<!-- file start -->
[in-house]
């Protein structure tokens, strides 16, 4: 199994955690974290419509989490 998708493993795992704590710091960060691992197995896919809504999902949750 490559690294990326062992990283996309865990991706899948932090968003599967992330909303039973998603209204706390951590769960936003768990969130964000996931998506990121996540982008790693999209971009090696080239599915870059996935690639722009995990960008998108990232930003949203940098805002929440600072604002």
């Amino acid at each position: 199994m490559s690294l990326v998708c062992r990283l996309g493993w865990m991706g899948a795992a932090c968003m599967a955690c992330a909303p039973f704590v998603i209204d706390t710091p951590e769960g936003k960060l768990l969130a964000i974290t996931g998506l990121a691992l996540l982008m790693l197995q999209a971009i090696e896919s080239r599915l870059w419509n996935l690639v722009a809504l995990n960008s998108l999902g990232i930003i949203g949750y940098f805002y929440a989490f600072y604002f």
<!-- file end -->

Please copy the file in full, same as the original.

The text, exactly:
[in-house]
């Protein structure tokens, strides 16, 4: 199994955690974290419509989490 998708493993795992704590710091960060691992197995896919809504999902949750 490559690294990326062992990283996309865990991706899948932090968003599967992330909303039973998603209204706390951590769960936003768990969130964000996931998506990121996540982008790693999209971009090696080239599915870059996935690639722009995990960008998108990232930003949203940098805002929440600072604002």
């Amino acid at each position: 199994m490559s690294l990326v998708c062992r990283l996309g493993w865990m991706g899948a795992a932090c968003m599967a955690c992330a909303p039973f704590v998603i209204d706390t710091p951590e769960g936003k960060l768990l969130a964000i974290t996931g998506l990121a691992l996540l982008m790693l197995q999209a971009i090696e896919s080239r599915l870059w419509n996935l690639v722009a809504l995990n960008s998108l999902g990232i930003i949203g949750y940098f805002y929440a989490f600072y604002f």